If you should need any evidence that Dev Patnaik, the CEO and founder of Jump Associates, is marching to the beat of a different drummer, consider what he does when he's not in the office. Since 1999, Dev has been teaching a popular course at nearby Stanford University called Needfinding. In it, students draw upon methods from anthropology, design research and business planning to discover new insights about ordinary people and create new products for them. While the class is required for all design majors, it's become a smash crossover hit, drawing in legions of students from Stanford's Business School, its School of Education, and even computer science majors.
That's evocative of what's happening at Jump, which is not so much a design firm as it is a firm focused intently on finding those kinds of opportunities and translating them into growth--across disciplines. Since 1997, Dev has worked closely to help America's biggest brands grow by leaps and bounds: GE, Nike, Procter & Gamble, Target, and Hewlett-Packard. But Jump's work rarely follows down the traditional product design path. Take, for example, what Dev and his team did for NBC. Jump provided the network with set of design principles to apply across their hit show Sunday Night Football. This includes everything from how they portray athletes off the field, to how they advertise, to what Jump calls the "seriousness and humility" with which they broadcast. While they didn't design the Web page or shoot the credits, Sunday night was never quite the same after Jump stepped in; just watch the cinematic opening of the Web site  for a taste.
Dev has collected this wisdom in the book Wired to Care: How Companies Prosper When They Create Widespread Empathy , a book that argues that the human power of empathy is the source of all innovation. He's even created the Empathometer , which ranks companies from high to low on the empathy gauge. If that's not enough to entice you enough to buy the book, how about this plug by Malcolm Gladwell: "Wired to Care will convince you that businesses succeed with their hearts as much as their heads. Dev Patnaik has given us just what we need for the lean years ahead."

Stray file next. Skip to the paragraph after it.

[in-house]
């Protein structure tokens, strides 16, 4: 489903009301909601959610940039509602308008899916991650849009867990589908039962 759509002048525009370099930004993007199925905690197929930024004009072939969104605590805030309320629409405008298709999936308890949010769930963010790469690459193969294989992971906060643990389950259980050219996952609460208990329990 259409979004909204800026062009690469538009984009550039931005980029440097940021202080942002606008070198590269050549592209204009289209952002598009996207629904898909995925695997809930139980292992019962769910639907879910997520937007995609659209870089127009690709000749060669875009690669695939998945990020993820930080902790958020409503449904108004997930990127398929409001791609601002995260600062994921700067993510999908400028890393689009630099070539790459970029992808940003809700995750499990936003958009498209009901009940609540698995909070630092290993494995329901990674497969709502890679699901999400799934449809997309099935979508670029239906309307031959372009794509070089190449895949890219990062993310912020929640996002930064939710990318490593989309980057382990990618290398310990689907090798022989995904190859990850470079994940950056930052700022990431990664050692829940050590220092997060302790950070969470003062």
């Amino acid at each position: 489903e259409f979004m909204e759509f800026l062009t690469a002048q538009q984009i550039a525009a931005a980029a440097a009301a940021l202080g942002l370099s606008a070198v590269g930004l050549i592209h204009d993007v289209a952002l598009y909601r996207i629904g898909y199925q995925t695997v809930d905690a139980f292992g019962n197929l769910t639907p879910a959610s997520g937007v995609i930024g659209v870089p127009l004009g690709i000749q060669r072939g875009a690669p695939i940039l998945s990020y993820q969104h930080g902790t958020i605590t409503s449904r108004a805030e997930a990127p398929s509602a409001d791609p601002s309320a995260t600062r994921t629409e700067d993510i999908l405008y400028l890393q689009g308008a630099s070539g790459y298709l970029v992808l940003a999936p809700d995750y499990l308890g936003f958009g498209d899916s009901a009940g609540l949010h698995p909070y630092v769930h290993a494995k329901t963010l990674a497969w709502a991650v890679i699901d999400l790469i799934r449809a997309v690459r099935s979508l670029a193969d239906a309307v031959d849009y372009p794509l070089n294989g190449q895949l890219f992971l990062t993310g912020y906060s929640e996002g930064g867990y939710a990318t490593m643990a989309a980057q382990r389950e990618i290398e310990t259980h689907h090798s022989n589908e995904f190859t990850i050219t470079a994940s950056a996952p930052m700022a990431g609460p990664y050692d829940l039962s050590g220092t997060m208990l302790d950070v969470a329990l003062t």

This week, Dev takes the guest blogging reins at Fast Company, where he warns us that we're in for a different kind of design discussion than we're had in the past. He's going to re-evaluate our relationship with those two elusive I-words: Innovation and Impact. Yep, Dev is going to prove that innovation still has a business impact. "Up until a year ago, innovation was the toast of the business world. Companies around the world were investing heavily in design, launching new products, and even building virtual retail stores in Second Life." But in the wake of the financial disaster, he says, "It's entirely legitimate to wonder: is innovation relevant anymore?" While you ponder that, get cozy with a few recent samples of Dev's work:
A Target store featuring the products Jump created together with the retailer for back-to-school shopping.
A photo from a biker rally during a project for Harley-Davidson to create a new brand community strategy.
A screenshot of NBC's Web site for Sunday Night Football.
JumpSpace, Jump's HQ, which Dev co-designed with Michael Fazio of Archideas.
Read Dev Patnaik's Innovation blog